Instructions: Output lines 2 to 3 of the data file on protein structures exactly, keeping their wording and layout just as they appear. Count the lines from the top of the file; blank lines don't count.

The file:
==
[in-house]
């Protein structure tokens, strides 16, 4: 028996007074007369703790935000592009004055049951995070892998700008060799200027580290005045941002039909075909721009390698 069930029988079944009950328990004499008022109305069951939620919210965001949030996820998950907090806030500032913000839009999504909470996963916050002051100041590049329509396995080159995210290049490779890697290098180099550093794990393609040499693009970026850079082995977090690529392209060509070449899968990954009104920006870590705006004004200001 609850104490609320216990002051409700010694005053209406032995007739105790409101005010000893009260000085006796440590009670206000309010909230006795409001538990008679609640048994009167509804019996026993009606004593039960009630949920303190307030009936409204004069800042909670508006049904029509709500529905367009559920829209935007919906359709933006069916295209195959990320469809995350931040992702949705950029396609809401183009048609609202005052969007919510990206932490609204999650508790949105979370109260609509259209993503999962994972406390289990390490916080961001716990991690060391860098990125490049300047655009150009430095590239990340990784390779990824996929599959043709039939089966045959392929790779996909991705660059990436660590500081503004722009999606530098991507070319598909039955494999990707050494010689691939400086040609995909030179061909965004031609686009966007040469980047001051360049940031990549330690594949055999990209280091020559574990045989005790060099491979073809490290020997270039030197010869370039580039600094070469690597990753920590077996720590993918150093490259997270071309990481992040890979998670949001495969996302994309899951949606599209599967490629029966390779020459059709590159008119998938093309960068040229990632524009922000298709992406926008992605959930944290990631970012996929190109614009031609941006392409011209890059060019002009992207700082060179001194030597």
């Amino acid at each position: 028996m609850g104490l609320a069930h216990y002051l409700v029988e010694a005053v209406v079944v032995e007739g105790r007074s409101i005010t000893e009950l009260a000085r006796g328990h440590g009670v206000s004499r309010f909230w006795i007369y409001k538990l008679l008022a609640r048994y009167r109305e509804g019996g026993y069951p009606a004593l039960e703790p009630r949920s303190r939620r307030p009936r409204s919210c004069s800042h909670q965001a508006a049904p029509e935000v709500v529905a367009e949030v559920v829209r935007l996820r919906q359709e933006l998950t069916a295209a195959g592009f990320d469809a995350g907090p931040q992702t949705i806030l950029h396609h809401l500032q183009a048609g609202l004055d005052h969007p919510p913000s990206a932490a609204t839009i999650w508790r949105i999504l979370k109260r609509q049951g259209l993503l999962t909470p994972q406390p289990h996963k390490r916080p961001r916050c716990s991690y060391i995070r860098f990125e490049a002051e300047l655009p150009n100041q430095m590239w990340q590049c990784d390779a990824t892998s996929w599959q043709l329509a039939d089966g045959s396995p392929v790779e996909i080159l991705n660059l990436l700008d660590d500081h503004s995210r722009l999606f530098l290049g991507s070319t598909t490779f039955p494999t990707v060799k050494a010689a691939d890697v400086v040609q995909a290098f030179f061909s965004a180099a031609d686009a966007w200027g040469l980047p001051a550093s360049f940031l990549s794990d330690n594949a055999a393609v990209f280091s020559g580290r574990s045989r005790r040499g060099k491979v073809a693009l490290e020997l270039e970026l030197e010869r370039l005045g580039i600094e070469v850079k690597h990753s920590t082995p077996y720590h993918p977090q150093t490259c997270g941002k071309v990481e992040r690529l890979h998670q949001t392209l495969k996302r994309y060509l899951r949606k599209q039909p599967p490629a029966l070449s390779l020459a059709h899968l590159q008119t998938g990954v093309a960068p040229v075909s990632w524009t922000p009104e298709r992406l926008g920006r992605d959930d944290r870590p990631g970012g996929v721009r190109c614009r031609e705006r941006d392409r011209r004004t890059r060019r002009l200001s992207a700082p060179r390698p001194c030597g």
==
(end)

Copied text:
């Protein structure tokens, strides 16, 4: 028996007074007369703790935000592009004055049951995070892998700008060799200027580290005045941002039909075909721009390698 069930029988079944009950328990004499008022109305069951939620919210965001949030996820998950907090806030500032913000839009999504909470996963916050002051100041590049329509396995080159995210290049490779890697290098180099550093794990393609040499693009970026850079082995977090690529392209060509070449899968990954009104920006870590705006004004200001 609850104490609320216990002051409700010694005053209406032995007739105790409101005010000893009260000085006796440590009670206000309010909230006795409001538990008679609640048994009167509804019996026993009606004593039960009630949920303190307030009936409204004069800042909670508006049904029509709500529905367009559920829209935007919906359709933006069916295209195959990320469809995350931040992702949705950029396609809401183009048609609202005052969007919510990206932490609204999650508790949105979370109260609509259209993503999962994972406390289990390490916080961001716990991690060391860098990125490049300047655009150009430095590239990340990784390779990824996929599959043709039939089966045959392929790779996909991705660059990436660590500081503004722009999606530098991507070319598909039955494999990707050494010689691939400086040609995909030179061909965004031609686009966007040469980047001051360049940031990549330690594949055999990209280091020559574990045989005790060099491979073809490290020997270039030197010869370039580039600094070469690597990753920590077996720590993918150093490259997270071309990481992040890979998670949001495969996302994309899951949606599209599967490629029966390779020459059709590159008119998938093309960068040229990632524009922000298709992406926008992605959930944290990631970012996929190109614009031609941006392409011209890059060019002009992207700082060179001194030597």
């Amino acid at each position: 028996m609850g104490l609320a069930h216990y002051l409700v029988e010694a005053v209406v079944v032995e007739g105790r007074s409101i005010t000893e009950l009260a000085r006796g328990h440590g009670v206000s004499r309010f909230w006795i007369y409001k538990l008679l008022a609640r048994y009167r109305e509804g019996g026993y069951p009606a004593l039960e703790p009630r949920s303190r939620r307030p009936r409204s919210c004069s800042h909670q965001a508006a049904p029509e935000v709500v529905a367009e949030v559920v829209r935007l996820r919906q359709e933006l998950t069916a295209a195959g592009f990320d469809a995350g907090p931040q992702t949705i806030l950029h396609h809401l500032q183009a048609g609202l004055d005052h969007p919510p913000s990206a932490a609204t839009i999650w508790r949105i999504l979370k109260r609509q049951g259209l993503l999962t909470p994972q406390p289990h996963k390490r916080p961001r916050c716990s991690y060391i995070r860098f990125e490049a002051e300047l655009p150009n100041q430095m590239w990340q590049c990784d390779a990824t892998s996929w599959q043709l329509a039939d089966g045959s396995p392929v790779e996909i080159l991705n660059l990436l700008d660590d500081h503004s995210r722009l999606f530098l290049g991507s070319t598909t490779f039955p494999t990707v060799k050494a010689a691939d890697v400086v040609q995909a290098f030179f061909s965004a180099a031609d686009a966007w200027g040469l980047p001051a550093s360049f940031l990549s794990d330690n594949a055999a393609v990209f280091s020559g580290r574990s045989r005790r040499g060099k491979v073809a693009l490290e020997l270039e970026l030197e010869r370039l005045g580039i600094e070469v850079k690597h990753s920590t082995p077996y720590h993918p977090q150093t490259c997270g941002k071309v990481e992040r690529l890979h998670q949001t392209l495969k996302r994309y060509l899951r949606k599209q039909p599967p490629a029966l070449s390779l020459a059709h899968l590159q008119t998938g990954v093309a960068p040229v075909s990632w524009t922000p009104e298709r992406l926008g920006r992605d959930d944290r870590p990631g970012g996929v721009r190109c614009r031609e705006r941006d392409r011209r004004t890059r060019r002009l200001s992207a700082p060179r390698p001194c030597g």